Are coyotes roaming the streets and alleys of Lake Worth now? Maybe. But unless one has a motion-activated camera during nighttime you would never know. Coyotes are one of the most stealthy animals around and very careful to avoid the notice of humans. They rest during the day, hunt at night, and coyotes are especially fond of one animal in particular: cats.

Reports began coming in 2015 of coyotes near Greenacres. Is that a bad thing? The reports were of coyotes hunting feral cats which are a big problem in Palm Beach County, especially so in Lake Worth. Another excerpt from the editor at the Post:

“Communities with TNVR programs tend to develop even bigger cat-dumping problems than before the effort began, because people feel emboldened to just release their unwanted animals. And the reality is, animal control programs rarely have the resources to actually trap, sterilize and release the thousands of animals that are out there.”

Last year Post reporter Bill DiPaolo wrote this article titled, “Coyotes blamed for killing two pet goats in Jupiter Farms”; an excerpt:

“Two-year-old Buttercup and 3-month-old Candy, both female Nigerian dwarf goats, were killed between 1 a.m. and 3 a.m. while they were in an outdoor area surrounded by a 4-foot-tall wooden fence. The goats — Buttercup weighed 50 pounds and Candy about half as much — were taken to a nearby veterinarian.
     The vet confirmed the bites on the neck and head were from coyotes, said , a lifelong resident of the rural, unincorporated area west of Florida’s Turnpike.”

In the comment section of DiPaolo’s article
is this comment:

“Give credit where credit due. I credit the Coyotes for eliminating the feral cats from our community. Back in the day, I would see feral cats everywhere, every day. Then the Coyotes showed up and it has been months sense we last saw a feral cat. Hats off to the Coyotes for doing their part in keeping the balance of nature alive and well.

The County has essentially conceded that TNVR is the plan until an idea that actually works comes along. Coyotes may be the answer.

Below is an excerpt from The Palm Beach Post editorial board, “Editorial: Wildlife protection must factor into cat release plans”.

     That [TNVR] sounds like the perfect solution, except that it’s not really. Even well-fed cats retain their hunting instinct, and continue to kill significant numbers of wild birds and animals. One study found an outdoor domestic cat is capable of killing 60 birds and 1,600 small mammals in an 18-month period.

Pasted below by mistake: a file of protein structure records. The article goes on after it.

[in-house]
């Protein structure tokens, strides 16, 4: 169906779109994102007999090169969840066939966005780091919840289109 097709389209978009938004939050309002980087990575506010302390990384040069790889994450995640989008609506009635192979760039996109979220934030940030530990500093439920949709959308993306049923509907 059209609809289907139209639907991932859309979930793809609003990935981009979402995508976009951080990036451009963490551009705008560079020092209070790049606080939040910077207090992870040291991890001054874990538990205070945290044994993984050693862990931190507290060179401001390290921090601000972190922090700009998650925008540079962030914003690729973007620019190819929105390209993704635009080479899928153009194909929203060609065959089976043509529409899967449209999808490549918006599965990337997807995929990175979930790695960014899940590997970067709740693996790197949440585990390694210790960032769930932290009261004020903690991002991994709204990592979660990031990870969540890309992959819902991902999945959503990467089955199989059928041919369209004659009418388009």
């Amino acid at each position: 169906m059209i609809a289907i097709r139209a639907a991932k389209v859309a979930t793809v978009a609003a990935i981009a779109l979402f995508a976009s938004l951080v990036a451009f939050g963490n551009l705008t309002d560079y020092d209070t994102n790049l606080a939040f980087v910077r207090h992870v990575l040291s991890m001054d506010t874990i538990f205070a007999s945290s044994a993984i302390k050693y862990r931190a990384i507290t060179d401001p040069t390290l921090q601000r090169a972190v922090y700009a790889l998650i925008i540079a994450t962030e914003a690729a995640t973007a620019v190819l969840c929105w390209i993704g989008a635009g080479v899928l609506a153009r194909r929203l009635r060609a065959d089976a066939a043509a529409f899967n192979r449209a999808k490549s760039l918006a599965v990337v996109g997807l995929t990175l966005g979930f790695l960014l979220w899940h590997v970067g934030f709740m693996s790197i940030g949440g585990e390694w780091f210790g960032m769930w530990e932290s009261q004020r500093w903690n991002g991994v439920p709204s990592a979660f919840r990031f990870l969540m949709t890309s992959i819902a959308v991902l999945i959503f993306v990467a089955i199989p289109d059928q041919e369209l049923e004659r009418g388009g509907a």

There are so many species of animals that are vulnerable to predation by house cats: ground foraging brown thrashers, oven birds, palm warblers and water thrushes; tiny tree frogs and green anolis; marsh rabbits and Florida mice.
     While TNVR theoretically should cut down feral cat populations, several studies have shown that they rarely do.

Anyhow, back to the coyote:

Watch this news report from CBS2’s Weijia Jiang
from Long Island City, NY:

This article in Slate raises some interesting points. First, you can hardly call coyotes a nuisance because they have a tremendous fear of humans and are virtually impossible to find. The video above is a rare one of a coyote roaming (hunting?) within a city’s borders. And you could argue that coyotes are good for public health and the environment. Here is an excerpt from the article:

     Gehrt [Stanley Gehrt, head of the Cook County Coyote Project] and his team have just completed a large-scale feral cats study, which found that coyotes are repelling them from natural areas within the city. “That has a positive impact on native fauna,” Gehrt says—cats kill a lot of birds. [emphasis added] Recently, researchers at the Illinois Natural History Survey have also been considering white-tailed deer, which are responsible for a remarkable number of automobile accidents; findings suggest that coyotes are making a dent in their population through fawn predation. Out of 15 fawns collared this season, Gehrt says 11 have already been taken by coyotes.